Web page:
Monday, February 10, 2014

Chapter 24 / The Taj Mahal

“I’ll miss one week, Warren,” says Andrew. “Two appointments.”
“You know the contract,” says Warren. They sit as usual in Warren’s office, facing each other in slightly but not completely comfortable chairs. 
“I haven’t missed one single appointment. I called you from fucking Waco.” 
“Were you going to call me from Truro?”
Andrew pretends to think for a moment, then says what he had already decided, which Warren knew that he had already decided. 
“No. Truro for one fucking week in July is my vacation. Truro for four fucking weeks in August is your vacation.”   
“Right. Five consecutive weeks. Ten appointments.” 
“Were you going to call me from Truro?”
They sit in silence then for a moment, almost companionably, knowing that Warren will not dignify that with an answer. 
“OK,” says Andrew, “let’s back up. A woman that I’m—I—care for deeply, that I’ve been dating for six months without sleeping with, that I’ve talked to almost every day, asks me if I’d like to go to this—seaside resort—with her. She doesn’t ask me to dig latrines with her in Cuscatlán or watch people die with her in Waco, she asks me to go with her to a nice house, in a part of the world that’s at least superficially civilized. She has one week, Saturday to Saturday, to get out of her own difficult life and she asks me to join her in that endeavor.
“And that’s not all. While this week at the sea shines in the distance for both of us like . . . the Taj Mahal, she is also . . . worried about it, uncomfortable with it. She doesn’t quite know what might happen there. And so she, thinking of me as a friend, has described her fears to me and has asked me to help her, if it becomes necessary.” 
Warren allows his face to show curiosity with this turn in the conversation. He is aware that Andy remains seated during this argument, his eyes on Warren’s. He hasn’t stood up and walked around as he usually does when working out something difficult. And Warren has a flash of thought that he will miss Andy when he, Andy, is gone, not for five summer weeks—while Andy has done well this year, other patients have not, and Warren, exhausted, wishes that August 1 were tomorrow—he will miss Andy when he finishes therapy, which, with any luck for Andy, will be in a couple of years. Before the advent of this argument, he had been thinking that in July he would tell Andy that after August, he should think about going to once a week.
“I can tell you about that if you want,” Andy has continued, “but let me finish my thought. So, since she really wants me to accompany her, she asks me in advance—even though she knows I will then think of it obsessively—she doesn’t say ‘hey, I’m going to Cape Cod tomorrow, do you want to come along,’ she asks me in advance so I can act responsibly toward my job and my shrink.” He bites off the last five words.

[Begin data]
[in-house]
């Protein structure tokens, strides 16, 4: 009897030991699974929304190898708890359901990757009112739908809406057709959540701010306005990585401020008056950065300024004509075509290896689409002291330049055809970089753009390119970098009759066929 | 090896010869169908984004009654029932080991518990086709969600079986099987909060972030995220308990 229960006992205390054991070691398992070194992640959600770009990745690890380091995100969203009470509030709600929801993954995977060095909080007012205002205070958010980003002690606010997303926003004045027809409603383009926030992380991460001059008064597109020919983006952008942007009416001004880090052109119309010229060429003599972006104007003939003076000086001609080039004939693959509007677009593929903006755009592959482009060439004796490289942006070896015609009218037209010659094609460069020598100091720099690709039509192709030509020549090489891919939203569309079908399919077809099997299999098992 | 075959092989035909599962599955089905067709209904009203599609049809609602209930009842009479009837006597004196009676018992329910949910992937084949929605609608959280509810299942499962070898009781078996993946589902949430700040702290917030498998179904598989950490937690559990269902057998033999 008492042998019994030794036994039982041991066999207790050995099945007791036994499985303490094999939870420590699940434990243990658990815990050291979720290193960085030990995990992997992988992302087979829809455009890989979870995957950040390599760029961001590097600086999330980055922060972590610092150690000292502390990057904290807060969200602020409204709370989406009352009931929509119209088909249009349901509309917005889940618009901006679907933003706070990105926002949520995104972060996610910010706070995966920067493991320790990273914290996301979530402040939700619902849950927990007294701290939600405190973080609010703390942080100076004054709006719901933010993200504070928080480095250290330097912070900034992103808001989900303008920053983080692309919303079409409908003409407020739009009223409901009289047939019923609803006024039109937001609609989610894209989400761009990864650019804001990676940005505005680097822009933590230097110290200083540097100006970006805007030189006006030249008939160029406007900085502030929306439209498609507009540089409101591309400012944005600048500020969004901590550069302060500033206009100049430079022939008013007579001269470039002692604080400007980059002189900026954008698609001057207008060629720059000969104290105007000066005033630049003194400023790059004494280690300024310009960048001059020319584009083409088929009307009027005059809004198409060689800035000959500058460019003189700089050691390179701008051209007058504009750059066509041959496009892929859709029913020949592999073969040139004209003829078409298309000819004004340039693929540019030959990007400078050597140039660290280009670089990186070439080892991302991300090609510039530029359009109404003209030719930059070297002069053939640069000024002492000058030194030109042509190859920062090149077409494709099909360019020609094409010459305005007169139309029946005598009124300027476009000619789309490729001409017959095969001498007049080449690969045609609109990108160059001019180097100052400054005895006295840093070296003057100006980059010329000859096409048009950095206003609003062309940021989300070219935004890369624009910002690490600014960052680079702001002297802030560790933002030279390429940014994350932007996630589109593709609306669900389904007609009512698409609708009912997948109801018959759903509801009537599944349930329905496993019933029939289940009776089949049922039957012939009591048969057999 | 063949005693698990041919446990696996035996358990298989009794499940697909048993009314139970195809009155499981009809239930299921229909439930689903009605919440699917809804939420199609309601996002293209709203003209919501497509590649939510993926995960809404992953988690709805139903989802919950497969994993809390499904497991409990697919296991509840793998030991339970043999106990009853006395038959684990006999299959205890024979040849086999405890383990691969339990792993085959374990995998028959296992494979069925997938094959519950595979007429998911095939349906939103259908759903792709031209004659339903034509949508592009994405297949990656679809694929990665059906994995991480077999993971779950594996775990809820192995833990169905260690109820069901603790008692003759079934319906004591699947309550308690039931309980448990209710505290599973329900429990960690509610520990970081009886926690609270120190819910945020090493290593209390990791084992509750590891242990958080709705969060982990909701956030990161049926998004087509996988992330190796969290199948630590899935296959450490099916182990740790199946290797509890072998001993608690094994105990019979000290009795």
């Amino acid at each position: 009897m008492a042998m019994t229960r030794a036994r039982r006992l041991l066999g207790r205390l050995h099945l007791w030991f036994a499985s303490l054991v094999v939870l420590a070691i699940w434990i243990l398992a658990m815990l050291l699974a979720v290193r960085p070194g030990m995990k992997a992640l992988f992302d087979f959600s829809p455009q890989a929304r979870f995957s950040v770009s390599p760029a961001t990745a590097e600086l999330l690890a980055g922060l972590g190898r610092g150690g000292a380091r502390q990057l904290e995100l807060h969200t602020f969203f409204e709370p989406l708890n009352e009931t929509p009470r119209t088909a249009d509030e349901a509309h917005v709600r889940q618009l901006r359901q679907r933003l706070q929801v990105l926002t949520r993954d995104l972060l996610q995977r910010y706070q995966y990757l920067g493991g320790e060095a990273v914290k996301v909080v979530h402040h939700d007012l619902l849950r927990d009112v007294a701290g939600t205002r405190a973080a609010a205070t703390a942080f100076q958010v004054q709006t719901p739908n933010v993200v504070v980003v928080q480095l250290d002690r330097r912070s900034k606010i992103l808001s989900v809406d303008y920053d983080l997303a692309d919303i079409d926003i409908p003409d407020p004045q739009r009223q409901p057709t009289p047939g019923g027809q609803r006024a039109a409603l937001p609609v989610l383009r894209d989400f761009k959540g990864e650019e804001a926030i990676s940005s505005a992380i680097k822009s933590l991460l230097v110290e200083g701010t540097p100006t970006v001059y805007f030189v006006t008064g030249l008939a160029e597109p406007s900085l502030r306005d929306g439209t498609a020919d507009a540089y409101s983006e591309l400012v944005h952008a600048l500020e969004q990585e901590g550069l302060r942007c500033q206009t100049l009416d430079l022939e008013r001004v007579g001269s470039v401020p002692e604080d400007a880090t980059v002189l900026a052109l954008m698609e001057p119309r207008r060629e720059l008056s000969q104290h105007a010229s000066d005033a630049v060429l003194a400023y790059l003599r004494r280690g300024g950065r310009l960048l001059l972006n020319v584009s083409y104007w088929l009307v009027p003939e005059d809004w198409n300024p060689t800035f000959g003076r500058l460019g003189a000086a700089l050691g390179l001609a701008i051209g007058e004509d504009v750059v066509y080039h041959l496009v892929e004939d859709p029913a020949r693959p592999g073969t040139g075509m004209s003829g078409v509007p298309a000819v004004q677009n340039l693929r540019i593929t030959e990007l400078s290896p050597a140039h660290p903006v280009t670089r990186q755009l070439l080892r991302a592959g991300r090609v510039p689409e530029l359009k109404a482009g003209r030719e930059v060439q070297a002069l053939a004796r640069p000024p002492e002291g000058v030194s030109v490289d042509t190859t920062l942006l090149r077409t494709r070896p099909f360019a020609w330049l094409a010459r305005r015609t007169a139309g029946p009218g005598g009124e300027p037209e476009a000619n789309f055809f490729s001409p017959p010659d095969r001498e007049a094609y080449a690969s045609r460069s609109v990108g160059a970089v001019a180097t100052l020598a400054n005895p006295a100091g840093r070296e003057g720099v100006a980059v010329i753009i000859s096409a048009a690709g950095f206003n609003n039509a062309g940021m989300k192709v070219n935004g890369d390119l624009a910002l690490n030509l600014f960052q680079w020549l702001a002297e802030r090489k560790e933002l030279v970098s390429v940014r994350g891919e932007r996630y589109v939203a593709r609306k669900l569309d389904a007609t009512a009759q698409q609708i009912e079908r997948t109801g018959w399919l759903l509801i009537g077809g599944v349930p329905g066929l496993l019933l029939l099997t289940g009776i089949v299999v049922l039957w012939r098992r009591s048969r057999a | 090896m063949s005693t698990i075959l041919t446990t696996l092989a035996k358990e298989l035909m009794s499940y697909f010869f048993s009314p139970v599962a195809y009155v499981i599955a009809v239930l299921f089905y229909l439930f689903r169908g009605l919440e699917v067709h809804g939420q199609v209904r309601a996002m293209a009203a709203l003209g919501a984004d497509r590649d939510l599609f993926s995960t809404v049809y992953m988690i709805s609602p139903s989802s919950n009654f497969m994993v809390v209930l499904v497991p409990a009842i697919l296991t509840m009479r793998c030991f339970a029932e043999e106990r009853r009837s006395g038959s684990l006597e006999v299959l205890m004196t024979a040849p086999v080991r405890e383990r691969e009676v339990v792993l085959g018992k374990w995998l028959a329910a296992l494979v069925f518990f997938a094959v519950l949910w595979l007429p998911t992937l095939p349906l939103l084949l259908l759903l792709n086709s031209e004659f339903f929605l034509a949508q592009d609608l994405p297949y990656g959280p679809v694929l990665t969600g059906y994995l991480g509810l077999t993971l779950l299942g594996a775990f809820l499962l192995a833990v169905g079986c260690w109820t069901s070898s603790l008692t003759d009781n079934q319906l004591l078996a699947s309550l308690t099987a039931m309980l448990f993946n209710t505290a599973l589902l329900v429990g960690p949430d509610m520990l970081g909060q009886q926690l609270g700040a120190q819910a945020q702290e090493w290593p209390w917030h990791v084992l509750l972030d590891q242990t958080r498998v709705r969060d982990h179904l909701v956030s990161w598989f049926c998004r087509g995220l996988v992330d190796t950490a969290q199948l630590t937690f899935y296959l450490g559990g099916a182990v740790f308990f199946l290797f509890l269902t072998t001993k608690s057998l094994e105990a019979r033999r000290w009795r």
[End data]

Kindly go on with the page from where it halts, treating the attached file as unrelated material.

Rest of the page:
“The point of the story is, I said yes immediately, as if I were an adult and could make my own decisions. And I’m not backing out. I don’t want to call you. If you fire me, I’ll get the meds somewhere else.” 
Warren’s face is impassive again, as he records mentally the change in Andy’s eyes, from direct to angry. But hearing I don’t want to, instead of I won’t, Warren asks if the radio station is OK with this. 
“Yeah. They told me I could take a week off after Waco and I didn’t, because the Mississippi was flooding. They’re sorry the Clintons won’t be in Martha’s Vineyard yet, but I’m saved, they won’t be. To tell you the truth, Warren . . .” Andy looks aside for a moment, then back to Warren. “I could use a vacation. Time to clear my brain.” 
“That’s the idea with August. You have four weeks off.” 
“And I’ll probably work the whole time. And the house rental is the last week in July and it can’t be changed. You know that. 
“Warren, for Christ’s sake, be happy for me, will you? This is the best thing to happen to me since . . . since she asked me if I liked to dance. 
“Here. I brought you something.” 
Andy is opening his briefcase. Warren is thinking that Andy will be in therapy two days a week for the rest of his life. From the briefcase Andy takes a small Tupperware container. Inside are six strawberries. 
“Don’t give me the No Gifts thing,” says Andrew. “I go to work, I feel slimy. I visit Annie and it’s strawberry season.” 
Copyright © Debby Mayer


  1. A good dialogue. Looking forward to the second part.

    1. Thanks, George. I look to get the rest up SOON, by the end of this week!

  2. Andrew's comments about Annie, especially the last one, are so touching. It's clear and believable that she has come to mean so much to him.

    It's interesting that Warren is becoming a character, too. I'm not entirely clear about his and Andrew's relationship. There's a contract that Andrew must come to 2 appointmentts a week? Written or spoken? Required by an insurance company?

    You certainly are good at implying layers and levels beyond. And since I've come to like Andrew so much, I care; I want to know.

    1. Thank you, Carol!

      I imagine the "contract" between Warren and Andrew as spoken, not written: if Andrew is going to do this therapy, he must show up every time. Also, Warren, as an MD, prescribes Andrew's meds and wouldn't do so without the talking therapy.